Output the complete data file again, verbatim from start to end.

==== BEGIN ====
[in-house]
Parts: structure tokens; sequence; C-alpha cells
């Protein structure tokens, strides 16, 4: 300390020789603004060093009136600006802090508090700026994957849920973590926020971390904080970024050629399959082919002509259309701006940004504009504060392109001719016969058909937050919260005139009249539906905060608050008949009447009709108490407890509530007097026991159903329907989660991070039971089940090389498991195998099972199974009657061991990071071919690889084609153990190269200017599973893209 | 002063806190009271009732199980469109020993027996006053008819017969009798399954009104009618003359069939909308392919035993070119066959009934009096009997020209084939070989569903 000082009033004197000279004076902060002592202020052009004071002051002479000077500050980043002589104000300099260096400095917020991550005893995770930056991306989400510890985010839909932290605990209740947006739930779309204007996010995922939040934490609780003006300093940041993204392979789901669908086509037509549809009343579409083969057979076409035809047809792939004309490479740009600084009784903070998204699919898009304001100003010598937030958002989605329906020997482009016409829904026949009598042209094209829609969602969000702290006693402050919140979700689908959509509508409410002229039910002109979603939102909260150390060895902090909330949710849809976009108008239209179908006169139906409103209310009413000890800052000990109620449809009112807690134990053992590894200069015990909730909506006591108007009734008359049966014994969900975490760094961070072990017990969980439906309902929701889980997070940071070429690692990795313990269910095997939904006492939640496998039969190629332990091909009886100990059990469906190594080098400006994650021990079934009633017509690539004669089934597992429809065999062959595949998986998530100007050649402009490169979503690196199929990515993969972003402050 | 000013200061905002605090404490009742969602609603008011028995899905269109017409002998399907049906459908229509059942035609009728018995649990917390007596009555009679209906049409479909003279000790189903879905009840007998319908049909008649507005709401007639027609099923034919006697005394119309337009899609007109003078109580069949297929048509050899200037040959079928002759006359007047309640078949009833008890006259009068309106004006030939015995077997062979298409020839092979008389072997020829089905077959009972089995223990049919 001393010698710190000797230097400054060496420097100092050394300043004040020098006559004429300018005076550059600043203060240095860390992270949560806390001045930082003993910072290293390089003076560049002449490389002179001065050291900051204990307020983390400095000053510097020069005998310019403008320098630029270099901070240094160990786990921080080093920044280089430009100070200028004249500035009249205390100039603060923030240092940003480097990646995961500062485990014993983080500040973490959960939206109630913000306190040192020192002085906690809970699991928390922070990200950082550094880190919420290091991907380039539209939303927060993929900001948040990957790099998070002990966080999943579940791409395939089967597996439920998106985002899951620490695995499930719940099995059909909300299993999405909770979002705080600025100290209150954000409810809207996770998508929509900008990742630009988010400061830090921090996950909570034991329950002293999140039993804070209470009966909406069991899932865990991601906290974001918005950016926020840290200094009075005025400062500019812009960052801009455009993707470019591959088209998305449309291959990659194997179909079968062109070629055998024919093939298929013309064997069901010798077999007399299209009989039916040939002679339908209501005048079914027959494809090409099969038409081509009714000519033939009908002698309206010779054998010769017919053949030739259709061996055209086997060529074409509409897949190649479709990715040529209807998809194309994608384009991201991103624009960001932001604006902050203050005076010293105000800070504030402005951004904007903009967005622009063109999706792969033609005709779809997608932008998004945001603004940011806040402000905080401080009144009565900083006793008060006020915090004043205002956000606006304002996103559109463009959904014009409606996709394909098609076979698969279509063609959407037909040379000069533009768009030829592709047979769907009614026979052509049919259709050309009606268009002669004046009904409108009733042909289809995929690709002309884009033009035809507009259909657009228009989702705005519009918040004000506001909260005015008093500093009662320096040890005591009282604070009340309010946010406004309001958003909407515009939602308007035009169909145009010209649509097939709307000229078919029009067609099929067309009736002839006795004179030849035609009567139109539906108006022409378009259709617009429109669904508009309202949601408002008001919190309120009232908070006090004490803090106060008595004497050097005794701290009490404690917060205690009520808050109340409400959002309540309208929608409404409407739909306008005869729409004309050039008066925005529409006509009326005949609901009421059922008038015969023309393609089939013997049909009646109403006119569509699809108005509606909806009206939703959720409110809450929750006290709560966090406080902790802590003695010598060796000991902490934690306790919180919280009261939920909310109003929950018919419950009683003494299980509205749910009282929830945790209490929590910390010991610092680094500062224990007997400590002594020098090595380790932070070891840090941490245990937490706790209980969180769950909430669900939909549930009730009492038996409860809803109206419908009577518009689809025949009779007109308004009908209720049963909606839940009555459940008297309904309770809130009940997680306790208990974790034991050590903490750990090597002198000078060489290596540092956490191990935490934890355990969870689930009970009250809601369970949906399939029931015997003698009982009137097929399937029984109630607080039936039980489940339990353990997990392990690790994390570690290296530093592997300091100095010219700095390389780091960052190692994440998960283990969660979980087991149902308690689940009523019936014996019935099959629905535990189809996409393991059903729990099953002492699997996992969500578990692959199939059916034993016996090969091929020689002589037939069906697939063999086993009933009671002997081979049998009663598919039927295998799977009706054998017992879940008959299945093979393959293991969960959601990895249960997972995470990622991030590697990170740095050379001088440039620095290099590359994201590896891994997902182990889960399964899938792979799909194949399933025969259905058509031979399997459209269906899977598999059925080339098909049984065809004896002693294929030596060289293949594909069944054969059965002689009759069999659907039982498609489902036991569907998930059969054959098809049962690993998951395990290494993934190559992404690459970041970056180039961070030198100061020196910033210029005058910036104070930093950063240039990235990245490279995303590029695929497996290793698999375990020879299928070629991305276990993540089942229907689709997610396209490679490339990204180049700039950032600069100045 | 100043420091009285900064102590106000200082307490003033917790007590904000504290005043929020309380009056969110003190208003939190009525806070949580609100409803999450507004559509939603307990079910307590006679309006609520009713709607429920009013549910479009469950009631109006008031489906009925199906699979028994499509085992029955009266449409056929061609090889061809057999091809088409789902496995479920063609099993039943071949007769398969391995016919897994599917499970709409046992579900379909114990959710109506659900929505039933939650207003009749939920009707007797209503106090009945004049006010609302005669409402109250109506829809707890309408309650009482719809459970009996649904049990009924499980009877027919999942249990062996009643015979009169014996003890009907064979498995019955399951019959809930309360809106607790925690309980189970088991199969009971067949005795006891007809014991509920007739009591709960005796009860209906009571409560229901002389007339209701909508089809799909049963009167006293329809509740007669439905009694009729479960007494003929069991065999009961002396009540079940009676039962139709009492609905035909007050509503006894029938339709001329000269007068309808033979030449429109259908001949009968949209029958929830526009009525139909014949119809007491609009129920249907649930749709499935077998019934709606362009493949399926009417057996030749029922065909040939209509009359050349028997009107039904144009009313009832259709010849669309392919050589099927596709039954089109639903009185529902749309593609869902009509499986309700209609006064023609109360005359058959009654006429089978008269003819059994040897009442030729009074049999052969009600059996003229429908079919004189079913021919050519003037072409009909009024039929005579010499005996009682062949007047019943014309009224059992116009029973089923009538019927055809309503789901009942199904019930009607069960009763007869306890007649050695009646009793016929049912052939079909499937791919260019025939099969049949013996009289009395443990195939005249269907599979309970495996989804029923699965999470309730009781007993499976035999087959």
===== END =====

[in-house]
Parts: structure tokens; sequence; C-alpha cells
């Protein structure tokens, strides 16, 4: 300390020789603004060093009136600006802090508090700026994957849920973590926020971390904080970024050629399959082919002509259309701006940004504009504060392109001719016969058909937050919260005139009249539906905060608050008949009447009709108490407890509530007097026991159903329907989660991070039971089940090389498991195998099972199974009657061991990071071919690889084609153990190269200017599973893209 | 002063806190009271009732199980469109020993027996006053008819017969009798399954009104009618003359069939909308392919035993070119066959009934009096009997020209084939070989569903 000082009033004197000279004076902060002592202020052009004071002051002479000077500050980043002589104000300099260096400095917020991550005893995770930056991306989400510890985010839909932290605990209740947006739930779309204007996010995922939040934490609780003006300093940041993204392979789901669908086509037509549809009343579409083969057979076409035809047809792939004309490479740009600084009784903070998204699919898009304001100003010598937030958002989605329906020997482009016409829904026949009598042209094209829609969602969000702290006693402050919140979700689908959509509508409410002229039910002109979603939102909260150390060895902090909330949710849809976009108008239209179908006169139906409103209310009413000890800052000990109620449809009112807690134990053992590894200069015990909730909506006591108007009734008359049966014994969900975490760094961070072990017990969980439906309902929701889980997070940071070429690692990795313990269910095997939904006492939640496998039969190629332990091909009886100990059990469906190594080098400006994650021990079934009633017509690539004669089934597992429809065999062959595949998986998530100007050649402009490169979503690196199929990515993969972003402050 | 000013200061905002605090404490009742969602609603008011028995899905269109017409002998399907049906459908229509059942035609009728018995649990917390007596009555009679209906049409479909003279000790189903879905009840007998319908049909008649507005709401007639027609099923034919006697005394119309337009899609007109003078109580069949297929048509050899200037040959079928002759006359007047309640078949009833008890006259009068309106004006030939015995077997062979298409020839092979008389072997020829089905077959009972089995223990049919 001393010698710190000797230097400054060496420097100092050394300043004040020098006559004429300018005076550059600043203060240095860390992270949560806390001045930082003993910072290293390089003076560049002449490389002179001065050291900051204990307020983390400095000053510097020069005998310019403008320098630029270099901070240094160990786990921080080093920044280089430009100070200028004249500035009249205390100039603060923030240092940003480097990646995961500062485990014993983080500040973490959960939206109630913000306190040192020192002085906690809970699991928390922070990200950082550094880190919420290091991907380039539209939303927060993929900001948040990957790099998070002990966080999943579940791409395939089967597996439920998106985002899951620490695995499930719940099995059909909300299993999405909770979002705080600025100290209150954000409810809207996770998508929509900008990742630009988010400061830090921090996950909570034991329950002293999140039993804070209470009966909406069991899932865990991601906290974001918005950016926020840290200094009075005025400062500019812009960052801009455009993707470019591959088209998305449309291959990659194997179909079968062109070629055998024919093939298929013309064997069901010798077999007399299209009989039916040939002679339908209501005048079914027959494809090409099969038409081509009714000519033939009908002698309206010779054998010769017919053949030739259709061996055209086997060529074409509409897949190649479709990715040529209807998809194309994608384009991201991103624009960001932001604006902050203050005076010293105000800070504030402005951004904007903009967005622009063109999706792969033609005709779809997608932008998004945001603004940011806040402000905080401080009144009565900083006793008060006020915090004043205002956000606006304002996103559109463009959904014009409606996709394909098609076979698969279509063609959407037909040379000069533009768009030829592709047979769907009614026979052509049919259709050309009606268009002669004046009904409108009733042909289809995929690709002309884009033009035809507009259909657009228009989702705005519009918040004000506001909260005015008093500093009662320096040890005591009282604070009340309010946010406004309001958003909407515009939602308007035009169909145009010209649509097939709307000229078919029009067609099929067309009736002839006795004179030849035609009567139109539906108006022409378009259709617009429109669904508009309202949601408002008001919190309120009232908070006090004490803090106060008595004497050097005794701290009490404690917060205690009520808050109340409400959002309540309208929608409404409407739909306008005869729409004309050039008066925005529409006509009326005949609901009421059922008038015969023309393609089939013997049909009646109403006119569509699809108005509606909806009206939703959720409110809450929750006290709560966090406080902790802590003695010598060796000991902490934690306790919180919280009261939920909310109003929950018919419950009683003494299980509205749910009282929830945790209490929590910390010991610092680094500062224990007997400590002594020098090595380790932070070891840090941490245990937490706790209980969180769950909430669900939909549930009730009492038996409860809803109206419908009577518009689809025949009779007109308004009908209720049963909606839940009555459940008297309904309770809130009940997680306790208990974790034991050590903490750990090597002198000078060489290596540092956490191990935490934890355990969870689930009970009250809601369970949906399939029931015997003698009982009137097929399937029984109630607080039936039980489940339990353990997990392990690790994390570690290296530093592997300091100095010219700095390389780091960052190692994440998960283990969660979980087991149902308690689940009523019936014996019935099959629905535990189809996409393991059903729990099953002492699997996992969500578990692959199939059916034993016996090969091929020689002589037939069906697939063999086993009933009671002997081979049998009663598919039927295998799977009706054998017992879940008959299945093979393959293991969960959601990895249960997972995470990622991030590697990170740095050379001088440039620095290099590359994201590896891994997902182990889960399964899938792979799909194949399933025969259905058509031979399997459209269906899977598999059925080339098909049984065809004896002693294929030596060289293949594909069944054969059965002689009759069999659907039982498609489902036991569907998930059969054959098809049962690993998951395990290494993934190559992404690459970041970056180039961070030198100061020196910033210029005058910036104070930093950063240039990235990245490279995303590029695929497996290793698999375990020879299928070629991305276990993540089942229907689709997610396209490679490339990204180049700039950032600069100045 | 100043420091009285900064102590106000200082307490003033917790007590904000504290005043929020309380009056969110003190208003939190009525806070949580609100409803999450507004559509939603307990079910307590006679309006609520009713709607429920009013549910479009469950009631109006008031489906009925199906699979028994499509085992029955009266449409056929061609090889061809057999091809088409789902496995479920063609099993039943071949007769398969391995016919897994599917499970709409046992579900379909114990959710109506659900929505039933939650207003009749939920009707007797209503106090009945004049006010609302005669409402109250109506829809707890309408309650009482719809459970009996649904049990009924499980009877027919999942249990062996009643015979009169014996003890009907064979498995019955399951019959809930309360809106607790925690309980189970088991199969009971067949005795006891007809014991509920007739009591709960005796009860209906009571409560229901002389007339209701909508089809799909049963009167006293329809509740007669439905009694009729479960007494003929069991065999009961002396009540079940009676039962139709009492609905035909007050509503006894029938339709001329000269007068309808033979030449429109259908001949009968949209029958929830526009009525139909014949119809007491609009129920249907649930749709499935077998019934709606362009493949399926009417057996030749029922065909040939209509009359050349028997009107039904144009009313009832259709010849669309392919050589099927596709039954089109639903009185529902749309593609869902009509499986309700209609006064023609109360005359058959009654006429089978008269003819059994040897009442030729009074049999052969009600059996003229429908079919004189079913021919050519003037072409009909009024039929005579010499005996009682062949007047019943014309009224059992116009029973089923009538019927055809309503789901009942199904019930009607069960009763007869306890007649050695009646009793016929049912052939079909499937791919260019025939099969049949013996009289009395443990195939005249269907599979309970495996989804029923699965999470309730009781007993499976035999087959």